Despite its location so far north, the Gulf Stream of warm sea water that flows from the Gulf of Mexico across the Atlantic brings sub-tropical conditions to western gardens from the Isles of Scilly to the North West Highlands goes on to sweep round Cape Wrath and John o ’Groats making its final influence felt at Dunrobin. The sheltered gardens are able to support a surprising range of plants, including at the foot of the steps leading to the garden, a huge clump of giant rhubarb, Gunnera manicata, a native of South America. This plant attracts much attention as its leaves measure eight feet. A native of Brazil and Colombia, it thrives in the mild winters and shelters between the Castle and the sea. Fuchsias too thrive. Previous head gardeners raised their own varieties and Fuchsia ‘Dunrobin Bedder’ may still be seen in the borders as well as bold clumps of Fuchsia magellanica var. miolinae with its flowers of palest shell pink and great banks of Fuchsia magellanica ‘Riccartonii’ with masses of small crimson and purple flowers. Three box-edged parterres of ascending antiquity carry a succession of colourful floral displays round the garden as the season progresses. April sees early tulips in the lily fountain beds and week by week spring bedding then summer bedding schemes interspersed with displays of perennial geraniums and lilies take the season through to the finish with a blaze of late summer dahlias. Backed by the retaining wall of the Castle terrace the Duchess Border, dating in its present form from the 1920s, is a majestic sight. Long summer days so far north make for exceptionally tall herbaceous plants and between the buttresses of the wall, Californian lilies flower with early 20th century climbing hybrid tea roses, now rarely seen. Also enjoying the warm influence is Choisya ternata the Mexican orange blossom forming clipped evergreen mounds in a sheltered corner, its heavily-scented white flowers attracting butterflies and moths on summer evenings. Beyond the grove of mature trees is a croquet lawn and there is a picnic area at the south-east corner of the gardens.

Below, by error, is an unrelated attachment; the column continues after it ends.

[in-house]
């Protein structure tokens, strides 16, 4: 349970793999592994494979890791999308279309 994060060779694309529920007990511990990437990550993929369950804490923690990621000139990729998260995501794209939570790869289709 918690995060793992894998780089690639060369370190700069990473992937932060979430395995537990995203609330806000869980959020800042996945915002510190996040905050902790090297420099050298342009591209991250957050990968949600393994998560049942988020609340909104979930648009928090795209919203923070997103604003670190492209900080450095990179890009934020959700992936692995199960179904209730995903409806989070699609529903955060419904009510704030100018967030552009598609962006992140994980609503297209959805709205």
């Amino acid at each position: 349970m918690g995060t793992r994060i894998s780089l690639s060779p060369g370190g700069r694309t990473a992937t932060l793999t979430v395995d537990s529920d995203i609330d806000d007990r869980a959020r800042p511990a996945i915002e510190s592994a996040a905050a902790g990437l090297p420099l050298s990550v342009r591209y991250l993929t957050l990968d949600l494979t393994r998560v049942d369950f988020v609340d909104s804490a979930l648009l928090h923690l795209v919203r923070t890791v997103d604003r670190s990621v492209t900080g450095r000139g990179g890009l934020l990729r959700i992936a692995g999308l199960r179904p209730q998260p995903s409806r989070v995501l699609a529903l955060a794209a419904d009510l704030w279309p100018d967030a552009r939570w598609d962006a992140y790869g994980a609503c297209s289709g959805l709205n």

The Museum in the formal Castle grounds provides a further fascinating distraction. Originally built as a summer house by William, Earl of Sutherland, it was extended by the 3rd Duke. The museum displays the heads of numerous animals shot by the family on safari, ethnographic items collected from around the world (particularly Africa), and an important collection of archaeological relics. Notable among these are the collection of Pictish symbols stones and cross-slabs, These Pictish Stones form a very important collection, giving an opportunity to study the devices carved on stones 1,500 years ago. There is also a section on geology, gold panning at Kildonan, and the coal mine at Brora. The museum retains its Victorian-early 20th century arrangement, making it one of the most remarkable private collections in the British Isles.